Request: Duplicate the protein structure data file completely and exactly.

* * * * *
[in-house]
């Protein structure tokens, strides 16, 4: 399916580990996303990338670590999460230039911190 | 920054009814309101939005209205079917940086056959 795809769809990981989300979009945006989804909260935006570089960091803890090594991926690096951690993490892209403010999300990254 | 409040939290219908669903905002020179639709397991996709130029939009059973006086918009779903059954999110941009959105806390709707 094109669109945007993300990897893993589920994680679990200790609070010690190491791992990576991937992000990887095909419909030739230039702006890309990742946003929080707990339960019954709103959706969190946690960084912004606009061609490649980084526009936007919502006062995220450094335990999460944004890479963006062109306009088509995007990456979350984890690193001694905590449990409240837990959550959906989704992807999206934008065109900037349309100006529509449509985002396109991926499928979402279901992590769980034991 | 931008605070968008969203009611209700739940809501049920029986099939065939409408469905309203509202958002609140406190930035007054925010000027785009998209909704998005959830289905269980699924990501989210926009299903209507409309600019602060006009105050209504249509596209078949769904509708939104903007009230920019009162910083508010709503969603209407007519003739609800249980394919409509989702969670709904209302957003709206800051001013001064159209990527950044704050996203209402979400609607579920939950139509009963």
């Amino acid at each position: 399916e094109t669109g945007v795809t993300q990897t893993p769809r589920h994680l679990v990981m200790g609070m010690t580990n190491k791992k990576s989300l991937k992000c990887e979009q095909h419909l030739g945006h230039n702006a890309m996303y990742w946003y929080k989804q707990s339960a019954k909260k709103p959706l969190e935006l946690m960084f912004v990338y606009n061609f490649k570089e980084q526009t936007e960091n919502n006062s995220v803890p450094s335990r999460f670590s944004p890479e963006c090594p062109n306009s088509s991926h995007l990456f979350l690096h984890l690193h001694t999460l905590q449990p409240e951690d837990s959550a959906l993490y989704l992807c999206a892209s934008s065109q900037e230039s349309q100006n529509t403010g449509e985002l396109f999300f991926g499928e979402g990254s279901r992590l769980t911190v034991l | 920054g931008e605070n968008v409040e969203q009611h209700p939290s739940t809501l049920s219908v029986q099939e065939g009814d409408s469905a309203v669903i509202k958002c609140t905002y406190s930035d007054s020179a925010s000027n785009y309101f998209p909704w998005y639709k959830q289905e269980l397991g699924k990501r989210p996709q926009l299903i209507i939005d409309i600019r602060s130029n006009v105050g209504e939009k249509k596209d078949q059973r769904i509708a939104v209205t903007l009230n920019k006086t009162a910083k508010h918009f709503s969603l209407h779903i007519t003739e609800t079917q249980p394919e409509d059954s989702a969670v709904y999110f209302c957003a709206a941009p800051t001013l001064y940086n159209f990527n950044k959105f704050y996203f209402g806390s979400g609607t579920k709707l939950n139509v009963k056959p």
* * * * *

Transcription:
[in-house]
């Protein structure tokens, strides 16, 4: 399916580990996303990338670590999460230039911190 | 920054009814309101939005209205079917940086056959 795809769809990981989300979009945006989804909260935006570089960091803890090594991926690096951690993490892209403010999300990254 | 409040939290219908669903905002020179639709397991996709130029939009059973006086918009779903059954999110941009959105806390709707 094109669109945007993300990897893993589920994680679990200790609070010690190491791992990576991937992000990887095909419909030739230039702006890309990742946003929080707990339960019954709103959706969190946690960084912004606009061609490649980084526009936007919502006062995220450094335990999460944004890479963006062109306009088509995007990456979350984890690193001694905590449990409240837990959550959906989704992807999206934008065109900037349309100006529509449509985002396109991926499928979402279901992590769980034991 | 931008605070968008969203009611209700739940809501049920029986099939065939409408469905309203509202958002609140406190930035007054925010000027785009998209909704998005959830289905269980699924990501989210926009299903209507409309600019602060006009105050209504249509596209078949769904509708939104903007009230920019009162910083508010709503969603209407007519003739609800249980394919409509989702969670709904209302957003709206800051001013001064159209990527950044704050996203209402979400609607579920939950139509009963």
């Amino acid at each position: 399916e094109t669109g945007v795809t993300q990897t893993p769809r589920h994680l679990v990981m200790g609070m010690t580990n190491k791992k990576s989300l991937k992000c990887e979009q095909h419909l030739g945006h230039n702006a890309m996303y990742w946003y929080k989804q707990s339960a019954k909260k709103p959706l969190e935006l946690m960084f912004v990338y606009n061609f490649k570089e980084q526009t936007e960091n919502n006062s995220v803890p450094s335990r999460f670590s944004p890479e963006c090594p062109n306009s088509s991926h995007l990456f979350l690096h984890l690193h001694t999460l905590q449990p409240e951690d837990s959550a959906l993490y989704l992807c999206a892209s934008s065109q900037e230039s349309q100006n529509t403010g449509e985002l396109f999300f991926g499928e979402g990254s279901r992590l769980t911190v034991l | 920054g931008e605070n968008v409040e969203q009611h209700p939290s739940t809501l049920s219908v029986q099939e065939g009814d409408s469905a309203v669903i509202k958002c609140t905002y406190s930035d007054s020179a925010s000027n785009y309101f998209p909704w998005y639709k959830q289905e269980l397991g699924k990501r989210p996709q926009l299903i209507i939005d409309i600019r602060s130029n006009v105050g209504e939009k249509k596209d078949q059973r769904i509708a939104v209205t903007l009230n920019k006086t009162a910083k508010h918009f709503s969603l209407h779903i007519t003739e609800t079917q249980p394919e409509d059954s989702a969670v709904y999110f209302c957003a709206a941009p800051t001013l001064y940086n159209f990527n950044k959105f704050y996203f209402g806390s979400g609607t579920k709707l939950n139509v009963k056959p």